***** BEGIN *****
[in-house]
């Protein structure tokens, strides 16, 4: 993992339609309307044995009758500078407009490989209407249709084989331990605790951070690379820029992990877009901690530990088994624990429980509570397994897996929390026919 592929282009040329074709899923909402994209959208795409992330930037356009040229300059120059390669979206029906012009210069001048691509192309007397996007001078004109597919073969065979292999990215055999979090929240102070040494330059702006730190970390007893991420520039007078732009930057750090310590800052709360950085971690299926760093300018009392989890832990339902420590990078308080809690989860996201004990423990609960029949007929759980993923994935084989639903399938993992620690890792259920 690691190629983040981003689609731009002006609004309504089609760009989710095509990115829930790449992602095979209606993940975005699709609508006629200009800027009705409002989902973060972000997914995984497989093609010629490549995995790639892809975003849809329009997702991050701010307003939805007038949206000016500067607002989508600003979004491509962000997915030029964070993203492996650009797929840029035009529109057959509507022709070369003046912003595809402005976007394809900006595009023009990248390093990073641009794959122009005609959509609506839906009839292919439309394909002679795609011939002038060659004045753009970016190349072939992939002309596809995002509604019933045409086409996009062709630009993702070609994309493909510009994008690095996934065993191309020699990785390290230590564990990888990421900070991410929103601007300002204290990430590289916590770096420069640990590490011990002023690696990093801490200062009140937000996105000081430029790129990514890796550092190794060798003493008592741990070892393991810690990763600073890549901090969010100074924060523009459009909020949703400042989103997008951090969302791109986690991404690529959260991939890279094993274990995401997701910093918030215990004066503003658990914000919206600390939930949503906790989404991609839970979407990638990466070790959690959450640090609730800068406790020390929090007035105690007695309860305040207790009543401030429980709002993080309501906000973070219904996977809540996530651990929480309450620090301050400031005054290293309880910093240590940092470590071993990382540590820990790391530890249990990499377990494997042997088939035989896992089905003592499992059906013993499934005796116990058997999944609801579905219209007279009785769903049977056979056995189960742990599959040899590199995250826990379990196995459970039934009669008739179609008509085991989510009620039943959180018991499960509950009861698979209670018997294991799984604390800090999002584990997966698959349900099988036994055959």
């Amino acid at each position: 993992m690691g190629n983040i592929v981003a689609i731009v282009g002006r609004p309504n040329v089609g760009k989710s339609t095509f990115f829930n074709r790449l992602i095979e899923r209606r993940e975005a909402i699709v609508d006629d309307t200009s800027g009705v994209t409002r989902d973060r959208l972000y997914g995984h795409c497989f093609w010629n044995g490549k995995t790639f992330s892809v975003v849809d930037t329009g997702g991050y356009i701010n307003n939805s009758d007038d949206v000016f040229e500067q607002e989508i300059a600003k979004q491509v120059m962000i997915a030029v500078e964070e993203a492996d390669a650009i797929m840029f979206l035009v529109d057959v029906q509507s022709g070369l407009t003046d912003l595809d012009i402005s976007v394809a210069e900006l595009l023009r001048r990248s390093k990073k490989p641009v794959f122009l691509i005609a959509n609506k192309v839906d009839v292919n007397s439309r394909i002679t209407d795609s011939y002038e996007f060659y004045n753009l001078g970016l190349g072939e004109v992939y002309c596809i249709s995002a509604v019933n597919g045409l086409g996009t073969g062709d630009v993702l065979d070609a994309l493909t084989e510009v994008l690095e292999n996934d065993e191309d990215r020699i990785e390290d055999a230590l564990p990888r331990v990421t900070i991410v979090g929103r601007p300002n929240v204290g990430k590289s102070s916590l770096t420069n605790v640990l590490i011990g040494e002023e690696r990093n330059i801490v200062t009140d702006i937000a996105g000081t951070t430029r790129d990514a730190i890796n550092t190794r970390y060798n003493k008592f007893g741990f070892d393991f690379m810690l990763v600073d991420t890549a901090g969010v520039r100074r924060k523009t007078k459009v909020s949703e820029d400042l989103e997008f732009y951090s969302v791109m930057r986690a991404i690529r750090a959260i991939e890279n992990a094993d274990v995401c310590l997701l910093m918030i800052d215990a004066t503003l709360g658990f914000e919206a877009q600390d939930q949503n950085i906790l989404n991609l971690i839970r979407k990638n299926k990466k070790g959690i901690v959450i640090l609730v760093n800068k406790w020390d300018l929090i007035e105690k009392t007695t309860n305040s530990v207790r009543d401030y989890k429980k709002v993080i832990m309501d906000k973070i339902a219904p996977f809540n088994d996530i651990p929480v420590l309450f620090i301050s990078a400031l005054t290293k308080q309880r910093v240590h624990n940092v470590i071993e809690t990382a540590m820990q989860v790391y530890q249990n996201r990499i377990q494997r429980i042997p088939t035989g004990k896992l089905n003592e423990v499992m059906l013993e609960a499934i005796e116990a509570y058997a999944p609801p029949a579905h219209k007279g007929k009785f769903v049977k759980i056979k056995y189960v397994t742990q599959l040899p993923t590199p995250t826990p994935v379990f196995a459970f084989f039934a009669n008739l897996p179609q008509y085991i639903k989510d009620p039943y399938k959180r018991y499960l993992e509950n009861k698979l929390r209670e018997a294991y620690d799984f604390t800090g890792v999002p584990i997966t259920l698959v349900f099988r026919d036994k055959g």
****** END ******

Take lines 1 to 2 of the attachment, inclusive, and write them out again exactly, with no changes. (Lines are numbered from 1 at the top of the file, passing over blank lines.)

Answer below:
[in-house]
């Protein structure tokens, strides 16, 4: 993992339609309307044995009758500078407009490989209407249709084989331990605790951070690379820029992990877009901690530990088994624990429980509570397994897996929390026919 592929282009040329074709899923909402994209959208795409992330930037356009040229300059120059390669979206029906012009210069001048691509192309007397996007001078004109597919073969065979292999990215055999979090929240102070040494330059702006730190970390007893991420520039007078732009930057750090310590800052709360950085971690299926760093300018009392989890832990339902420590990078308080809690989860996201004990423990609960029949007929759980993923994935084989639903399938993992620690890792259920 690691190629983040981003689609731009002006609004309504089609760009989710095509990115829930790449992602095979209606993940975005699709609508006629200009800027009705409002989902973060972000997914995984497989093609010629490549995995790639892809975003849809329009997702991050701010307003939805007038949206000016500067607002989508600003979004491509962000997915030029964070993203492996650009797929840029035009529109057959509507022709070369003046912003595809402005976007394809900006595009023009990248390093990073641009794959122009005609959509609506839906009839292919439309394909002679795609011939002038060659004045753009970016190349072939992939002309596809995002509604019933045409086409996009062709630009993702070609994309493909510009994008690095996934065993191309020699990785390290230590564990990888990421900070991410929103601007300002204290990430590289916590770096420069640990590490011990002023690696990093801490200062009140937000996105000081430029790129990514890796550092190794060798003493008592741990070892393991810690990763600073890549901090969010100074924060523009459009909020949703400042989103997008951090969302791109986690991404690529959260991939890279094993274990995401997701910093918030215990004066503003658990914000919206600390939930949503906790989404991609839970979407990638990466070790959690959450640090609730800068406790020390929090007035105690007695309860305040207790009543401030429980709002993080309501906000973070219904996977809540996530651990929480309450620090301050400031005054290293309880910093240590940092470590071993990382540590820990790391530890249990990499377990494997042997088939035989896992089905003592499992059906013993499934005796116990058997999944609801579905219209007279009785769903049977056979056995189960742990599959040899590199995250826990379990196995459970039934009669008739179609008509085991989510009620039943959180018991499960509950009861698979209670018997294991799984604390800090999002584990997966698959349900099988036994055959």